Then there’s the Rabbit Tuna, glazed with an anchovy and caper sauce, garnished with dandelion flower and accompanied by fried artichoke and marinated egg, or a dish celebrating both Campania and Piedmont: a risotto creamed with butter and parmesan, covered with sumac and raspberry powder, with a rich Genoese ragout at its base. In short, between local products, technique, and merging cultures, Forino’s cuisine revisits common traditions but most importantly, “The South we tell – he explains – is visible in the spirit, in the hospitality, in the way the dining room is set without too much formality.” The chef also manages the bistro The Lab, located on the panoramic terrace of Osteria Arborina: here the à la carte choice ranges from Piedmontese classics like Tajarin, plin, vitello tonnato, to typical Italian dishes designed to be shared at the same table.

Borgo Sant’Anna

Chef Pasquale Laera, originally from Apulia, has chosen Piedmont as his second home. Here he decided to stay after experiences with Antonino Cannavacciuolo at Villa Crespi on Lake Orta and then at Boscareto Resort in Serralunga d’Alba, where he earned his first Michelin star. It is in Langhe, in Monforte d’Alba, that he opened his own venture in 2019. The location is superb: nestled among hills and rows of vines that seem to stretch infinitely, Borgo Sant’Anna is a place dedicated to hospitality and continuously evolving (plans include the creation of several rooms). The starred restaurant is divided into different rooms, and from the large windows of the main one, it seems, beyond the infinite hills, you can see the sea. Here, where in summer it’s possible to dine on the terrace overlooking the horizon, Laera's menu is a hymn to handed-down and revisited peasant knowledge, capable of telling both Piedmont and Apulia stories. “My cuisine – explains the chef – uses Northern Italian products but with typically Southern gestures. For example, the typical Piedmontese carpione, I propose with vegetables from my land: Apulia is present in my accent and everything I do, like in the lamb marinade that reminds me of what my mom used to make. Cooking, after all, preserves memories that are from the heart, from taste, and I always retain that peasant flavour which might have been my fortune.”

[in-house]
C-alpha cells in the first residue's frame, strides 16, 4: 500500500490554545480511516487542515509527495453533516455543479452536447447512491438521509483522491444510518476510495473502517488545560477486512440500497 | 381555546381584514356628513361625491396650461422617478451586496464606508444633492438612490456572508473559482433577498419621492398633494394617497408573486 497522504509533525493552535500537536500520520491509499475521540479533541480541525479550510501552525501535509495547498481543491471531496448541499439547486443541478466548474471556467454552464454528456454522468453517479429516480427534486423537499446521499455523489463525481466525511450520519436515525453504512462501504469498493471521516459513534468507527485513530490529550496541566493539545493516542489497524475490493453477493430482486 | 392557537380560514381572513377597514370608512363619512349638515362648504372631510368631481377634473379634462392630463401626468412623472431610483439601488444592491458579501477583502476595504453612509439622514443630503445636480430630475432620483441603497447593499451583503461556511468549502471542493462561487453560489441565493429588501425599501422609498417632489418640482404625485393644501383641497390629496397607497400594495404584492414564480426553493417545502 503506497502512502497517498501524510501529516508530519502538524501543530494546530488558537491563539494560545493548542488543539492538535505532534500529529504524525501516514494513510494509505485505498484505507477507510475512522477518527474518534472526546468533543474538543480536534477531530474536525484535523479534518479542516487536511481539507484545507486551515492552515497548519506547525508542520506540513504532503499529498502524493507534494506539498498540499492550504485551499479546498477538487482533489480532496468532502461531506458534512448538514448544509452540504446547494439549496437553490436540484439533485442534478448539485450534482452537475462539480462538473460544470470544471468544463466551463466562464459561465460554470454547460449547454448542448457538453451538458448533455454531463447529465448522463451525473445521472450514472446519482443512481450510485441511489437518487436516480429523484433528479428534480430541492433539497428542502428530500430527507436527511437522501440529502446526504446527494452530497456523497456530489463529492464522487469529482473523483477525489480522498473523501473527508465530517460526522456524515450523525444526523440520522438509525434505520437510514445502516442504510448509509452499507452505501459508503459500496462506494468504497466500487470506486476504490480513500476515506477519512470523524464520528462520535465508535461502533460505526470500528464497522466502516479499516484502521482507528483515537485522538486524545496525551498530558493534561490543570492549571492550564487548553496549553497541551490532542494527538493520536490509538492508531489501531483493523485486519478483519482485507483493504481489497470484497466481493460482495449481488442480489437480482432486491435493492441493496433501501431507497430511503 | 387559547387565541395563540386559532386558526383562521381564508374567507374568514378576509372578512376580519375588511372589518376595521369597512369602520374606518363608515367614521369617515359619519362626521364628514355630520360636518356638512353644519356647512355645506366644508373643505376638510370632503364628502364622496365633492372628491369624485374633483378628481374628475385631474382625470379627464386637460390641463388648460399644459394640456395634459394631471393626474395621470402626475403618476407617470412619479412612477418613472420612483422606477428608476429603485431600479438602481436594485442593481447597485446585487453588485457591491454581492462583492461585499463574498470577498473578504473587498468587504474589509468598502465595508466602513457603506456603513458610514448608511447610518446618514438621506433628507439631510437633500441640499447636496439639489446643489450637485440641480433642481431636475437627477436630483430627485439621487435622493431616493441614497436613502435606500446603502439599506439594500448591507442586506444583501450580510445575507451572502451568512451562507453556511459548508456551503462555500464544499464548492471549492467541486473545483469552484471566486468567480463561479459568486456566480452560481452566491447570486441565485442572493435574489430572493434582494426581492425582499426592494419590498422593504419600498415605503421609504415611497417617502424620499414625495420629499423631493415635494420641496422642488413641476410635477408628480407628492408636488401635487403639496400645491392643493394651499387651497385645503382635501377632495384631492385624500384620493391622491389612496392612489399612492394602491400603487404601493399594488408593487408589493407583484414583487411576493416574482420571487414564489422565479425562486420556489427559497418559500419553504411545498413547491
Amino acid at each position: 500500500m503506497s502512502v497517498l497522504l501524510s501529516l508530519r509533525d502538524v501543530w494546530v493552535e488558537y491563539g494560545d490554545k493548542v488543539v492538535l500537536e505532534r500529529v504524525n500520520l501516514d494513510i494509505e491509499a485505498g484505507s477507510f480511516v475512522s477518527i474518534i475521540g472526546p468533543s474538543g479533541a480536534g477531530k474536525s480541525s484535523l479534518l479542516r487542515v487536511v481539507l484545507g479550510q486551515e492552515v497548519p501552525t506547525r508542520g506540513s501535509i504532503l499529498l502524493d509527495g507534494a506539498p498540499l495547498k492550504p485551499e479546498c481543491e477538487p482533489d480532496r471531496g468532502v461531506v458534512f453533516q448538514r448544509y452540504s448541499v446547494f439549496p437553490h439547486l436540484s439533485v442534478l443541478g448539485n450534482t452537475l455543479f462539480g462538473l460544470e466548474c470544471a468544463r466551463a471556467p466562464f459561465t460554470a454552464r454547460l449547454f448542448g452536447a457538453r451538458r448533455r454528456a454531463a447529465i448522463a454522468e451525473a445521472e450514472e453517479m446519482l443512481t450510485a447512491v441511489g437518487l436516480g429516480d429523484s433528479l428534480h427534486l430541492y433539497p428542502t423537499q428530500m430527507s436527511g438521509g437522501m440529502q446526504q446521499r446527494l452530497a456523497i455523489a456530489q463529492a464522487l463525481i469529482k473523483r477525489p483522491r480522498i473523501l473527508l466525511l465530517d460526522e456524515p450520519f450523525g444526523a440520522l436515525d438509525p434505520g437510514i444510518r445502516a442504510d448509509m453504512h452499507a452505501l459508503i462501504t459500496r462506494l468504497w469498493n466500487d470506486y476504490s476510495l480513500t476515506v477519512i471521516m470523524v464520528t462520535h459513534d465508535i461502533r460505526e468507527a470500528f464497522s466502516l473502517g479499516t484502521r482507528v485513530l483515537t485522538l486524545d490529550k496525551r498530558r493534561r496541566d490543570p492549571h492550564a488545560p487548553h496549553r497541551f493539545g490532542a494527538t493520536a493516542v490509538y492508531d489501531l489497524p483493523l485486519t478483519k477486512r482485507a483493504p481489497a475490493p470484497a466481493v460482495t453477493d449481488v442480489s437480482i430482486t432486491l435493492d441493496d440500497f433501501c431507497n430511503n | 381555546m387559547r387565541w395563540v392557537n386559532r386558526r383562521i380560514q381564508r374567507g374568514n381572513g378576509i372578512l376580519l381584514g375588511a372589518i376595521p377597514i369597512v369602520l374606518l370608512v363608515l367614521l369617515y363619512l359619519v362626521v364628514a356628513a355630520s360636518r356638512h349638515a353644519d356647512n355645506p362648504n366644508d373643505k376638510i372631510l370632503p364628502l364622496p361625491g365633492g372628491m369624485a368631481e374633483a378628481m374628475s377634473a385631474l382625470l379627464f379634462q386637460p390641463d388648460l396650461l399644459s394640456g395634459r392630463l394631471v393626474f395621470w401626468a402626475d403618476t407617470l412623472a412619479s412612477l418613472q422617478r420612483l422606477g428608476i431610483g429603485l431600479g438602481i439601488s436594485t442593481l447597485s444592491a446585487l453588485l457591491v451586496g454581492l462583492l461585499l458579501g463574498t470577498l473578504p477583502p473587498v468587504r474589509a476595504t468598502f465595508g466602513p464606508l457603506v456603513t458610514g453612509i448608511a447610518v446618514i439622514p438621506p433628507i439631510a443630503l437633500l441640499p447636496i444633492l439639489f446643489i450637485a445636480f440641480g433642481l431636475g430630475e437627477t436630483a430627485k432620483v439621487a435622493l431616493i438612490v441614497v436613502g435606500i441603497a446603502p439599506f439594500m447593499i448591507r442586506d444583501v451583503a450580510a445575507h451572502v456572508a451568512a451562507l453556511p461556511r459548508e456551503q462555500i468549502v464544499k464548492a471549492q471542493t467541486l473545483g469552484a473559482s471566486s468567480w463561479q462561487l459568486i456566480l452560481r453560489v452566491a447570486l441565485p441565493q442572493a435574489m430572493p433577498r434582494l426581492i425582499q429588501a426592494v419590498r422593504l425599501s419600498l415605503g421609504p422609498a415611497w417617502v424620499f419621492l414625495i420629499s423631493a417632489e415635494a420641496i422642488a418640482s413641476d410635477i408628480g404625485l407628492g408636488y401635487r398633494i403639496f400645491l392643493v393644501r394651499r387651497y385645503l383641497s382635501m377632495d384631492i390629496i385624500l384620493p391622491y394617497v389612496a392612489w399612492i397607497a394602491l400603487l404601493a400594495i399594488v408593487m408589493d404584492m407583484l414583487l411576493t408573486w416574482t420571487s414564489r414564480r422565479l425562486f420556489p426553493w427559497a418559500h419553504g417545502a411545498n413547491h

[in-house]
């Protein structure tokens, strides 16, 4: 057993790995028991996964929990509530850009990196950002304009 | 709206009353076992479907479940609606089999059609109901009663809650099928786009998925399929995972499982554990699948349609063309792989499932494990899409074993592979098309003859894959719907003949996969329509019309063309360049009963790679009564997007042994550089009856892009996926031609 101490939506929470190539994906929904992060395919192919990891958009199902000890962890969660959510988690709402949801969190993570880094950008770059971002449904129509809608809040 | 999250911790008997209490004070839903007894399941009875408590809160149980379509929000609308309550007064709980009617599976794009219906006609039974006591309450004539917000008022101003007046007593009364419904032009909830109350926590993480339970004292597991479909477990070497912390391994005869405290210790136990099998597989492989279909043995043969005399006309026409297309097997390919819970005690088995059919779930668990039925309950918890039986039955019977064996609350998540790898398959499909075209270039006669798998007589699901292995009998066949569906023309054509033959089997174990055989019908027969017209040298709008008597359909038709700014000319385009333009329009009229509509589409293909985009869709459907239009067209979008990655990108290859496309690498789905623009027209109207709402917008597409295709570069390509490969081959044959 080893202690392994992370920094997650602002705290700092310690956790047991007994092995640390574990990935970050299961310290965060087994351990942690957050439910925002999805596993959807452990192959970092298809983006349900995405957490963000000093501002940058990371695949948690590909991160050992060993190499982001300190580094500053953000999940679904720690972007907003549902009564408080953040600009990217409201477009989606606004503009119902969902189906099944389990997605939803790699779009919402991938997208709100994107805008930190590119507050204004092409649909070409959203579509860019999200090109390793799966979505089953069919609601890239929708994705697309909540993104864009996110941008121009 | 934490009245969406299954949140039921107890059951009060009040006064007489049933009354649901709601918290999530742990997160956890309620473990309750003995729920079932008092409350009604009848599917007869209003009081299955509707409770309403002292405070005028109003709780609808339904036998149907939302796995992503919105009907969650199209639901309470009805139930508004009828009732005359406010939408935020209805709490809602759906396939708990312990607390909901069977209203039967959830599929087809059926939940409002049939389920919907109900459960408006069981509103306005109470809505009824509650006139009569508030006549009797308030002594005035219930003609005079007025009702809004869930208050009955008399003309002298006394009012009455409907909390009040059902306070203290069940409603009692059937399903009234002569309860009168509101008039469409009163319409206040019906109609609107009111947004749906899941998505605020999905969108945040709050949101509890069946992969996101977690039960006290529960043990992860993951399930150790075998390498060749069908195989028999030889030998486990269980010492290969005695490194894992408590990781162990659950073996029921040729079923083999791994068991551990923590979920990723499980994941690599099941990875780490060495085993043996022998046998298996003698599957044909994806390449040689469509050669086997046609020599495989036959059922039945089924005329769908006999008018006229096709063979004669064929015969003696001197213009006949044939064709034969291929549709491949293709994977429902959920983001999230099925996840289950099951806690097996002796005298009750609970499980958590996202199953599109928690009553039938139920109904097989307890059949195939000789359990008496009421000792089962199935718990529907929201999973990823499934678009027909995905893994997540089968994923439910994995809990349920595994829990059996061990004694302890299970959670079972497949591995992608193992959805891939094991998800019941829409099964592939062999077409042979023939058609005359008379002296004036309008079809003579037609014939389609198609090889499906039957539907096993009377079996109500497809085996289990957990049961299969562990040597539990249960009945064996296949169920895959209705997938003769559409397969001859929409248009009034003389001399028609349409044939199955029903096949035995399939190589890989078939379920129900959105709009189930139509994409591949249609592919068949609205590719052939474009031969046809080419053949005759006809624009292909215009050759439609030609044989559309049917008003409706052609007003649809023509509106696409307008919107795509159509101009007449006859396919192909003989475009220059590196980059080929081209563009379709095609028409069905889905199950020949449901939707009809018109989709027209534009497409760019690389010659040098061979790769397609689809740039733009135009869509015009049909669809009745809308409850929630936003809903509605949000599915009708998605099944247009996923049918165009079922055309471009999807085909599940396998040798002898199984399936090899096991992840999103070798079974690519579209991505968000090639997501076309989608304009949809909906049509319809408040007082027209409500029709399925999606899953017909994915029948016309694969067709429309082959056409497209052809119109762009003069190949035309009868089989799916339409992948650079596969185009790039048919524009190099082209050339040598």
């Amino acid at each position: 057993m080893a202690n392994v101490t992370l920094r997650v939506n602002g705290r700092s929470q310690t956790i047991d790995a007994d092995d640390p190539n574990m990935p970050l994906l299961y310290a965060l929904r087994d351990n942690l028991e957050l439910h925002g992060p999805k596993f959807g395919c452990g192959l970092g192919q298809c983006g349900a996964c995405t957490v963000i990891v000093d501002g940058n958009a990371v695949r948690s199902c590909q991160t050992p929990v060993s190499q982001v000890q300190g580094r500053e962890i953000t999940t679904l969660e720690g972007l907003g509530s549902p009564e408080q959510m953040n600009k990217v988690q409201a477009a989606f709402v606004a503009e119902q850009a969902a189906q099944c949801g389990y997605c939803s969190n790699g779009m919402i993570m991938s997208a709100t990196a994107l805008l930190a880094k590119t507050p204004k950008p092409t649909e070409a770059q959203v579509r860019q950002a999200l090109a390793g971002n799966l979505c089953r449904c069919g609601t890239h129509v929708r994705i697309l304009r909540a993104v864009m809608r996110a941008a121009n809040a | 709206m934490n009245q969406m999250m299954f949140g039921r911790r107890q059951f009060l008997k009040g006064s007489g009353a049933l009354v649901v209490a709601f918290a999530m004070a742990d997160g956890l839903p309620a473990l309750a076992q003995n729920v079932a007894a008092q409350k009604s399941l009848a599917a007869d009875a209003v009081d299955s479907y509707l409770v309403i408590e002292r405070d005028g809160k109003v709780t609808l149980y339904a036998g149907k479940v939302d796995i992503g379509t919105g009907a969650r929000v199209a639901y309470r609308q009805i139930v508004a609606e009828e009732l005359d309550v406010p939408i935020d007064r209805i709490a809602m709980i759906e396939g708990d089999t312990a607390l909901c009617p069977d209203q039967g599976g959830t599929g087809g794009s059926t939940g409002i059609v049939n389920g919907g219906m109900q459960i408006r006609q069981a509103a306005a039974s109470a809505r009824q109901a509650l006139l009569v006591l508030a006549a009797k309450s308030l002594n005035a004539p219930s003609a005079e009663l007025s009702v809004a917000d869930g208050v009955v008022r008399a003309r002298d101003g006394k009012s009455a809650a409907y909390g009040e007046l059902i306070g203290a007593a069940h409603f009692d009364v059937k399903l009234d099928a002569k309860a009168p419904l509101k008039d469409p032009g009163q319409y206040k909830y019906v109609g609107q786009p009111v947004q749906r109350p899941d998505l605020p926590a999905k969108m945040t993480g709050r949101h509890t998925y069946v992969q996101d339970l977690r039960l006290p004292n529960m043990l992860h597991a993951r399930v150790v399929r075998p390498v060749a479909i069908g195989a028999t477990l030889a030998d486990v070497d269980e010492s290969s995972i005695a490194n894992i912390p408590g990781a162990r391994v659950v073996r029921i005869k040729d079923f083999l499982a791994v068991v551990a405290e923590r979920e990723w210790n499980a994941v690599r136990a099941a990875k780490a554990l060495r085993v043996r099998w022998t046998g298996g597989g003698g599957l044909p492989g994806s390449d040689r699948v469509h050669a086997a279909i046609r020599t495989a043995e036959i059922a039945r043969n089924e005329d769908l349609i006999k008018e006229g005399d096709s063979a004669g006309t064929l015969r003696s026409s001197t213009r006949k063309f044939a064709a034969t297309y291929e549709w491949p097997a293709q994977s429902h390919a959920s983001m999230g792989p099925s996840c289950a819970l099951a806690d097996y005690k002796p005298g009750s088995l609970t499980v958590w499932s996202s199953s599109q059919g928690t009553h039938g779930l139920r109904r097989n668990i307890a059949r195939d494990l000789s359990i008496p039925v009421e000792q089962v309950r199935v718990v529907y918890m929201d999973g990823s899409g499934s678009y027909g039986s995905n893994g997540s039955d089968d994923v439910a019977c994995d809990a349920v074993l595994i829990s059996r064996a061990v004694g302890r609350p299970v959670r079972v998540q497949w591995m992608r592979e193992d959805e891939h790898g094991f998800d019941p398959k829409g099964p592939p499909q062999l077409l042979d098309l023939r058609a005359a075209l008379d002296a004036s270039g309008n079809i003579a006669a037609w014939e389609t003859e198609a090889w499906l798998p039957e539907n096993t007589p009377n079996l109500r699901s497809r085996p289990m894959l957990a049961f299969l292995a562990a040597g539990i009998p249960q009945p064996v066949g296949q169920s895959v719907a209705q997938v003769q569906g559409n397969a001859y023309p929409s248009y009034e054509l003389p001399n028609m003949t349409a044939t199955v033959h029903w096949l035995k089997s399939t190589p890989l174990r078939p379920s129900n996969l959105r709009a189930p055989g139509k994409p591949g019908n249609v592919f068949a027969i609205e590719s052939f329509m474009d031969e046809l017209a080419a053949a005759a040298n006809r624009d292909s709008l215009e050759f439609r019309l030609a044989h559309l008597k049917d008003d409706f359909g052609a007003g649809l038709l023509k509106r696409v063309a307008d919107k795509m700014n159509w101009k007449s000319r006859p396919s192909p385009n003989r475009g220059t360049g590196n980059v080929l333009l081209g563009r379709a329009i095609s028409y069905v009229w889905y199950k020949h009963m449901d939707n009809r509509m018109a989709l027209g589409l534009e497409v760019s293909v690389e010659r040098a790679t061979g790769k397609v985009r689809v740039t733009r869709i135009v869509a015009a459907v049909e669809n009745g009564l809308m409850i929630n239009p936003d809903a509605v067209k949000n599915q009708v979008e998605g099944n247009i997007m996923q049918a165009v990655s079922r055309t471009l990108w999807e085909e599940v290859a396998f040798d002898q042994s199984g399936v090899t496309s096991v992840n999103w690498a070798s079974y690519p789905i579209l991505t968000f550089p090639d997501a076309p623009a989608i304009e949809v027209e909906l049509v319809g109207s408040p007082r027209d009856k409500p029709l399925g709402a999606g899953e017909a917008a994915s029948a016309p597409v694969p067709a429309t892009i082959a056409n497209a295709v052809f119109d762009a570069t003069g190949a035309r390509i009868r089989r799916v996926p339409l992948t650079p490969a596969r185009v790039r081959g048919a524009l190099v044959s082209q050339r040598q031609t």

Thus, dishes like Pasta and Mussels or Shell and Shell are born: “To make this dish – continues the chef – I create a nettle cream typical of these parts: blending it gives me the sensation of seaweed aroma and when I taste it, I remember the rock on the sea. Here’s the South: the sea urchin sauce, the crab broth, the fried algae. You’re on the Langhe hills but, flavour-wise, you feel like you’re sitting by the sea.” With Piedmont, Laera has created a really intense bond through relationships built with farmers and breeders: “Because here you can breathe the countryside, and that’s what tied me most to the territory,” he adds. And so with Artichoke, Egg Yolk with Sorì, and Grilled Onions, Sweetbreads on the Grill, Lemon and Sorrel, Broad Beans, Mussels and Pecorino, or with the Hunting Solo: a menu dedicated to game offered all year round, reaching one of its highest expressions with Marinated Venison, Capers, Hazelnuts, and Caviar.

To enhance local products and flavours, in 2022 Laera opened another hospitality venue just above the hill of Borgo Sant’Anna: it’s called Lostu (osteria in the Piedmontese dialect that the Apulian chef has learned to understand and speak) and it’s designed as a place dedicated to ancient local recipes with a large cellar showcasing all the wines of Monforte d’Alba.